Journal Article Glutaminase 1 plays a key role in the cell growth of fibroblast-like synoviocytes in rheumatoid arthritis

Takahashi, Soshi  ,  Saegusa, Jun  ,  Sendo, Sho  ,  Okano, Takaichi  ,  Akashi, Kengo  ,  Irino, Yasuhiro  ,  Morinobu, Akio

19p.76 , 2017-04-11 , BioMed Central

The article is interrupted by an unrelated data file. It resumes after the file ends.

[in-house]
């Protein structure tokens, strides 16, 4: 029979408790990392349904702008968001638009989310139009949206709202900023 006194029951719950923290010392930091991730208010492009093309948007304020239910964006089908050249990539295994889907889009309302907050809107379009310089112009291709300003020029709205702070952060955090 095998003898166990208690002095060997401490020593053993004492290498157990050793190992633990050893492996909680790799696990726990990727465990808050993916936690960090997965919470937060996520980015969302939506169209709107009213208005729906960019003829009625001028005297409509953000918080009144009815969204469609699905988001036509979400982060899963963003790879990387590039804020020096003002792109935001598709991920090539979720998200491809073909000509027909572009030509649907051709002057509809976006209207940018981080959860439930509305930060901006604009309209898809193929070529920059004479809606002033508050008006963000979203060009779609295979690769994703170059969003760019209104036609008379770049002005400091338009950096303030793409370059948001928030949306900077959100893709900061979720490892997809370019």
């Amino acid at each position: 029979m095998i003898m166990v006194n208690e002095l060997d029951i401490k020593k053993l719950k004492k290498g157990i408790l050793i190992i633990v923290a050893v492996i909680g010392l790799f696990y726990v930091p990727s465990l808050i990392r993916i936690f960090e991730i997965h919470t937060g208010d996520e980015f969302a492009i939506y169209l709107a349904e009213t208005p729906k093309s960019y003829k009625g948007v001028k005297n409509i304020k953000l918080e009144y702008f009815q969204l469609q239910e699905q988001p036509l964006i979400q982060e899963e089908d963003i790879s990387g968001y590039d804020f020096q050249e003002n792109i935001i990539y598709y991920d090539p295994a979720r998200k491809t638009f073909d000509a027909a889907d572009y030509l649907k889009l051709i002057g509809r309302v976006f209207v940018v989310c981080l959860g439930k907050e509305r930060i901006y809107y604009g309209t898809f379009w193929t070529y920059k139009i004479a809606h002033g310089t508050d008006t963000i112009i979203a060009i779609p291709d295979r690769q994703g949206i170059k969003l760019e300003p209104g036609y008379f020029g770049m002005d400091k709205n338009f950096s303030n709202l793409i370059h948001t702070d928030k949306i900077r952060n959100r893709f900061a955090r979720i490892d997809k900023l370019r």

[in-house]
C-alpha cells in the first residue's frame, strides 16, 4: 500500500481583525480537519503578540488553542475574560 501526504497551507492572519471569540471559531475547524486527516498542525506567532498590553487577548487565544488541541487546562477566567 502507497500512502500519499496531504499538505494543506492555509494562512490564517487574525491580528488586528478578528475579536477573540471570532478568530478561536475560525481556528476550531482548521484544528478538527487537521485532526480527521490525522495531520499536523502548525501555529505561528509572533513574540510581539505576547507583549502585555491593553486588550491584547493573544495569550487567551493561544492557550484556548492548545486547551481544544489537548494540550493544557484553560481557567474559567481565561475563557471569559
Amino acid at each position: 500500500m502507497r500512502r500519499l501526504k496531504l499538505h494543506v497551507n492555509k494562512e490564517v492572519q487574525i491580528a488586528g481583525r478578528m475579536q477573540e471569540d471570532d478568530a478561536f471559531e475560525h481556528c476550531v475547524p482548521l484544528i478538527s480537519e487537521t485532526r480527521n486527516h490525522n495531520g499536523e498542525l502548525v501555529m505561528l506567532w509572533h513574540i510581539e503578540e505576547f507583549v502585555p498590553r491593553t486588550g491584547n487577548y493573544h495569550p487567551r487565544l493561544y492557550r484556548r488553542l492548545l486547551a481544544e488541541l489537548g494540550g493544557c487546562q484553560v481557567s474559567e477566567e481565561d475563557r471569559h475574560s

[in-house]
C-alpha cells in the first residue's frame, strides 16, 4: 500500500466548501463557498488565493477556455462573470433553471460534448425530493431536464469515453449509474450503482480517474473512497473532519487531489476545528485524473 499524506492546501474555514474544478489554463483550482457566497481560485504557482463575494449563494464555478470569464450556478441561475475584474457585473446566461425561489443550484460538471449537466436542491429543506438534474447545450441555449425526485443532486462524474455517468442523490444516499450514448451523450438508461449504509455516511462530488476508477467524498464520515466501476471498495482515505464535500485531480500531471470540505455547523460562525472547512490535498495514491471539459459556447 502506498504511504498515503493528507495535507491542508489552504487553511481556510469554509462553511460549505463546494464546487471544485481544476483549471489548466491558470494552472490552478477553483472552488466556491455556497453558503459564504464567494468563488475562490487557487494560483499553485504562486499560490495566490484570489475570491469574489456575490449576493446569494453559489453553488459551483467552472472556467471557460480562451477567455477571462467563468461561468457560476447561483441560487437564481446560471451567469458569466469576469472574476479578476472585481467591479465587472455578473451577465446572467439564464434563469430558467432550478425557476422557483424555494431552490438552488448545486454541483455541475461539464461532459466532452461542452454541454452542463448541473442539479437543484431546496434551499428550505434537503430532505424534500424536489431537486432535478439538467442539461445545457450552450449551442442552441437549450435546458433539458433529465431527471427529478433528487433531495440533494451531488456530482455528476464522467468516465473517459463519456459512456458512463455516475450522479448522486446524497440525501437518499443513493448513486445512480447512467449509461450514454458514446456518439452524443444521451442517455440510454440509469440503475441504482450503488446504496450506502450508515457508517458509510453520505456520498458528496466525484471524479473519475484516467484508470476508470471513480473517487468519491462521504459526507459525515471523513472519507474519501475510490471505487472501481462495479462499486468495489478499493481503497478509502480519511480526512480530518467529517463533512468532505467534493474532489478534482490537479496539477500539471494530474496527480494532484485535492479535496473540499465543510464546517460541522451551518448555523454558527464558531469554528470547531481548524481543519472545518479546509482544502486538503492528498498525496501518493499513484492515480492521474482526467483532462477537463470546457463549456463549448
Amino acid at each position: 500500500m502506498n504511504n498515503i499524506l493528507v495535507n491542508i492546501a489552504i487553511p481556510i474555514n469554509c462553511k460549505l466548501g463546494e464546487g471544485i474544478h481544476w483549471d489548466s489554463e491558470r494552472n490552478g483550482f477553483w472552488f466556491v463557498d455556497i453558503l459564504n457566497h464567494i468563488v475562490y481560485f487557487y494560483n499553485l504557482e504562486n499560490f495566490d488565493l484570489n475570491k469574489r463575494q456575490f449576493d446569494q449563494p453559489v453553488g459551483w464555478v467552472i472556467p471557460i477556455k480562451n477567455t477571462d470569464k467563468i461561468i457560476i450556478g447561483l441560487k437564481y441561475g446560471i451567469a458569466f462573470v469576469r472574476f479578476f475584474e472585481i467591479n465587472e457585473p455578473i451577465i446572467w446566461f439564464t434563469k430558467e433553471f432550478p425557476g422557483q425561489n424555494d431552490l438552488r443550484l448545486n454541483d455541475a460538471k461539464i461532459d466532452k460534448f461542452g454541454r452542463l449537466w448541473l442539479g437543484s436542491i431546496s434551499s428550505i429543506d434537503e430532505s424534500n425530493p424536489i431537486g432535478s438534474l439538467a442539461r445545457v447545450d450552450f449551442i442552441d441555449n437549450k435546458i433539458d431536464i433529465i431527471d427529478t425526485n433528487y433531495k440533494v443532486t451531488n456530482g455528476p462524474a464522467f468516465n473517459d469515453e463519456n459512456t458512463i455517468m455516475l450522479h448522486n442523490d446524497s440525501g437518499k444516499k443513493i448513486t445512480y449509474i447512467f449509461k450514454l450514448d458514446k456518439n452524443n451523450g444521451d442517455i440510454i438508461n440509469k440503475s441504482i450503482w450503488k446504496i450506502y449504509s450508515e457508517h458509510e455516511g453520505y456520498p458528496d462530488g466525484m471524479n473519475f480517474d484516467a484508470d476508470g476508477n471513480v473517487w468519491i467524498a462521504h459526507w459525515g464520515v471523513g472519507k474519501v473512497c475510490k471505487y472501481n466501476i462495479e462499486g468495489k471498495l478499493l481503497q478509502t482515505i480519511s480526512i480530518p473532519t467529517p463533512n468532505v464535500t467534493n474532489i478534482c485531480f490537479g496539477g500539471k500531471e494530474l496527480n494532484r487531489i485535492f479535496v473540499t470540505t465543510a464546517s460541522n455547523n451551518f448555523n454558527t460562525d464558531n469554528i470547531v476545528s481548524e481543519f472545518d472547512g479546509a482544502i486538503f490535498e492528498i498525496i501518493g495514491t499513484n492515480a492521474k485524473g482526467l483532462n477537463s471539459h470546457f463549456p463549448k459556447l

Background: The recent findings of cancer-specific metabolic changes, including increased glucose and glutamine consumption, have provided new therapeutic targets for consideration. Fibroblast-like synoviocytes (FLS) from rheumatoid arthritis (RA) patients exhibit several tumor cell-like characteristics; however, the role of glucose and glutamine metabolism in the aberrant proliferation of these cells is unclear. Here, we evaluated the role of these metabolic pathways in RA-FLS proliferation and in autoimmune arthritis in SKG mice. Methods: The expression of glycolysis-or glutaminolysis-related enzymes was evaluated by real-time polymerase chain reaction (PCR) and Western blotting, and the intracellular metabolites were evaluated by metabolomic analyses. The effects of glucose or glutamine on RA-FLS cell growth were investigated using glucose-or glutamine-free medium. Glutaminase (GLS)1 small interfering RNA (siRNA) and the GLS1 inhibitor compound 968 were used to inhibit GLS1 in RA-FLS, and compound 968 was used to study the effect of GLS1 inhibition in zymosan A-injected SKG mice. Results: GLS1 expression was increased in RA-FLS, and metabolomic analyses revealed that glutamine metabolism was increased in RA-FLS. RA-FLS proliferation was reduced under glutamine-deprived, but not glucose-deprived, conditions. Cell growth of RA-FLS was inhibited by GLS1 siRNA transfection or GLS1 inhibitor treatment. Treating RA-FLS with either interleukin-17 or platelet-derived growth factor resulted in increased GLS1 levels. Compound 968 ameliorated the autoimmune arthritis and decreased the number of Ki-67-positive synovial cells in SKG mice. Conclusions: Our results suggested that glutamine metabolism is involved in the pathogenesis of RA and that GLS1 plays an important role in regulating RA-FLS proliferation, and may be a novel therapeutic target for RA.

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